This is the first part of the authors’ blog on the Proposal for a Council Directive on Business in Europe: Framework for Income Taxation (BEFIT) that the European Commission (EC) published on 12 September 2023. In this part we present an outline of the backgrounds and basic elements of the BEFIT proposal. Reference is made to the second part of this blog for our observations on the envisaged EU corporate tax framework BEFIT proposal.

1. Introduction

On 12 September 2023, the European Commission (EC) published a Proposal for a Council Directive on Business in Europe: Framework for Income Taxation (BEFIT) (the BEFIT proposal).[1] The BEFIT proposal introduces a common company tax base for large European companies (annual turnover of more than €750 million). BEFIT replaces the 2016 Directive proposals for a Common Corporate Tax Base (CCTB)[2] and a Common Consolidated Corporate Tax Base (CCCTB)[3]. Groups with an annual turnover below the €750 million threshold and that draw up consolidated financial statements can opt for the application of the new rules. The envisaged implementation date of the BEFIT Directive is 1 January 2028, after which the Directive will apply from 1 July 2028.

The BEFIT proposal builds on, inter alia, the EC’s Communication ‘Business Taxation for the 21st Century’ of 18 May 2021[4] and fleshes out the EC’s existing tax reform agenda for the coming years. The BEFIT proposal is accompanied by a proposal for a Directive on transfer pricing (the EU TP Proposal)[5]. The EU TP Proposal harmonises the arm’s length principle within the internal market. On the same day, the EC published a proposal for a Directive for a Head Office Tax system for micro, small and medium sized enterprises (the HOTS Proposal). The HOTS Proposal introduces the possibility for small and medium-sized enterprises to calculate profits of permanent establishments within the EU according to the corporate income tax (CIT) base determination rules in the Member State of the company’s head office.[6] The EU TP Proposal and HOTS Proposal are scheduled to enter into force on 1 January 2026.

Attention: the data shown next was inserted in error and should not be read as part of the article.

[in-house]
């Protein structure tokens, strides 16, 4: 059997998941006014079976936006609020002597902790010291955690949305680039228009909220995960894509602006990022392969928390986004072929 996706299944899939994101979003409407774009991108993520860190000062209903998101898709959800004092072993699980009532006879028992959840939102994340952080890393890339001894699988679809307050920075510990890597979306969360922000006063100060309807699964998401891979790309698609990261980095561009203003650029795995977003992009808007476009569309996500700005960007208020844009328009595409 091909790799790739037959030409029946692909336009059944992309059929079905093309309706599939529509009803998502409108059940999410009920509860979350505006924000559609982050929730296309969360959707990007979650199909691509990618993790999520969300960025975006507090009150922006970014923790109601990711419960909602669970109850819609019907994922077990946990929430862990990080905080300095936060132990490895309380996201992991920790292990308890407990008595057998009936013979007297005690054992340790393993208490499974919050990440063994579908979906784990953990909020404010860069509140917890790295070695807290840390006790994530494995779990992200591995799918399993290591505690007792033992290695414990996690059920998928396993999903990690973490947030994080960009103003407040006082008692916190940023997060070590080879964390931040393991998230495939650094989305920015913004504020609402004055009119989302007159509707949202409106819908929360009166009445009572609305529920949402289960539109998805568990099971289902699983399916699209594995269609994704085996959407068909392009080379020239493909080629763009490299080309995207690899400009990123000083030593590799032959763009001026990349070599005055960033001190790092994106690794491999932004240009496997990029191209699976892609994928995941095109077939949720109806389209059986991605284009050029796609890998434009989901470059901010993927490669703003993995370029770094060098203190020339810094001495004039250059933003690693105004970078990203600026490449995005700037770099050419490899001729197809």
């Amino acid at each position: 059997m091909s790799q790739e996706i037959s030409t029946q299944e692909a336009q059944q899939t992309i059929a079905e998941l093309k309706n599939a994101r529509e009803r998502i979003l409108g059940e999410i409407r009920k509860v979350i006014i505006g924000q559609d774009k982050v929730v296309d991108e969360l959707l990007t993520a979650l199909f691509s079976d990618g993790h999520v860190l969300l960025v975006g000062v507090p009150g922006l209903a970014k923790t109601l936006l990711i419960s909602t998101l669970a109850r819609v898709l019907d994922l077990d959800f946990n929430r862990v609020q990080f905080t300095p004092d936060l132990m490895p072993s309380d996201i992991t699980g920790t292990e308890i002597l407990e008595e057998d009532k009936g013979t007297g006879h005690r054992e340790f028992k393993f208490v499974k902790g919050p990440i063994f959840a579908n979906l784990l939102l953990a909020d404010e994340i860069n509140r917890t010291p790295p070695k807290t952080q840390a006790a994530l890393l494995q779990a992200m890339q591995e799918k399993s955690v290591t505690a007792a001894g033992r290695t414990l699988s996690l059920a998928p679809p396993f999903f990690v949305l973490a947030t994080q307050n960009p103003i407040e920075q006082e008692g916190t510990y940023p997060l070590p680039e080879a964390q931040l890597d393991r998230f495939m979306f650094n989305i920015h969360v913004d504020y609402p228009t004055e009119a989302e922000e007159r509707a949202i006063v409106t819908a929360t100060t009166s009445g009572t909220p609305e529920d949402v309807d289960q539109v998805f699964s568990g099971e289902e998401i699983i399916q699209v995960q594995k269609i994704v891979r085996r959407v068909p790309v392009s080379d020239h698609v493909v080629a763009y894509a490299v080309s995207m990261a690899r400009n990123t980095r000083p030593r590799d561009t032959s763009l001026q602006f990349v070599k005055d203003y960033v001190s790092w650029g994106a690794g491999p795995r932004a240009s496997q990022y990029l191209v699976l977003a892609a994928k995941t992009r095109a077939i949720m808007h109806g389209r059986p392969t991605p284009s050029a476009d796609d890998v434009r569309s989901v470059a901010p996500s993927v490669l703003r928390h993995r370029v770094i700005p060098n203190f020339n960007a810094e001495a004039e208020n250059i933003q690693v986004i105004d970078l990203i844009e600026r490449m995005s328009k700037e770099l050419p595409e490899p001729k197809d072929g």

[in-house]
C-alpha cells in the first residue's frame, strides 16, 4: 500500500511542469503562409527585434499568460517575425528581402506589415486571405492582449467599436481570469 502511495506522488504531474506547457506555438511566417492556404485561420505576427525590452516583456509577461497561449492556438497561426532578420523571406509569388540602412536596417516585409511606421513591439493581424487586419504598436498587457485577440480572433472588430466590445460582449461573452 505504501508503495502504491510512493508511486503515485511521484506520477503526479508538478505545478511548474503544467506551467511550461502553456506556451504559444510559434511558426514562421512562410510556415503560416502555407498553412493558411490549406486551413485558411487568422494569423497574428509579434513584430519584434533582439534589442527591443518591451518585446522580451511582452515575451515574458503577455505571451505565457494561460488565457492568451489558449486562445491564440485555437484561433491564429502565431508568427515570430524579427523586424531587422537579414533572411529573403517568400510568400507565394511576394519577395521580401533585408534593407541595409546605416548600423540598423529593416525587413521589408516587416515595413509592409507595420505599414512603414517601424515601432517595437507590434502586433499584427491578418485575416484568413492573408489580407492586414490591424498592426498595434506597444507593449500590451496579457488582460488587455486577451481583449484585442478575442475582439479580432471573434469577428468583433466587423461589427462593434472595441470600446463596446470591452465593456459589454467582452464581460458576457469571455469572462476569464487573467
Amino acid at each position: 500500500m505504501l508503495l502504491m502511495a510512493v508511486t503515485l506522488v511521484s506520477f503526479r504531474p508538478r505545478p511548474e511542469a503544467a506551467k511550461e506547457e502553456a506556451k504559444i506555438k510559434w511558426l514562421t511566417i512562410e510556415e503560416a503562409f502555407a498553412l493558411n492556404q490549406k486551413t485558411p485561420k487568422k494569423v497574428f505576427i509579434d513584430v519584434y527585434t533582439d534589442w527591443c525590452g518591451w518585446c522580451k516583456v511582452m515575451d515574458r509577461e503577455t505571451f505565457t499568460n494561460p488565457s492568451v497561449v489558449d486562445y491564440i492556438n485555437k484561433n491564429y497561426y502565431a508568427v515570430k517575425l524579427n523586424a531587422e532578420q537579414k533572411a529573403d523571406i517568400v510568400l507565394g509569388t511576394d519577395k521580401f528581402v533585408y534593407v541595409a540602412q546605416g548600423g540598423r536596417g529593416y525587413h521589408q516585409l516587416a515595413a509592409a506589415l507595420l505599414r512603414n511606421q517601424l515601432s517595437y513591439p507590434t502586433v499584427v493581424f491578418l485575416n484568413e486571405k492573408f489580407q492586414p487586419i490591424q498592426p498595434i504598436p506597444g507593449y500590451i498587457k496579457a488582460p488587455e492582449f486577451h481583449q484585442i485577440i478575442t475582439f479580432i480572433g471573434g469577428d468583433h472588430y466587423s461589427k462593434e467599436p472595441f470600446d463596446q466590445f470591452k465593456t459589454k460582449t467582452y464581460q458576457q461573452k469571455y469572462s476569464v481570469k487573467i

With the release of the BEFIT proposal, the EU Member States are set to engage in discussions in the upcoming period. The adoption of the proposal hinges on securing a unanimous vote from all EU Member States. Many anticipate that the deliberations surrounding BEFIT will extend over several years, given its premature introduction at a time when EU Member States are grappling with the implementation of their Pillar Two rules. Adding to the complexity, the BEFIT proposal introduces a wholly new company tax system. Notably, Finland[7], Sweden[8], and the Netherlands[9] have already articulated their perspectives on BEFIT. It’s worth noting that the potential success of the proposal is a political issue that the authors do not explicitly address. Whether the proposal will gain traction and support remains a significant aspect that may influence the ongoing discussions. This said, the article will delve into the proposed directive and seeks to offer some insightful comments.

2. How would BEFIT operate?

2.1 General

The BEFIT proposal introduces an aggregated common company tax base for so-called BEFIT groups, a single tax base, which is distributed among the EU Member States for the further application of their domestic Corporate Income Tax (CIT) rules on the basis of a 7-year transitional distribution mechanism. The following is a brief explanation of the personal scope (who to tax), substantive scope (what to tax) and geographical scope (where to tax) of the BEFIT proposal, accompanied by some comments on the operation of the proposal of an administrative nature (how to tax).

2.2 Who does BEFIT tax?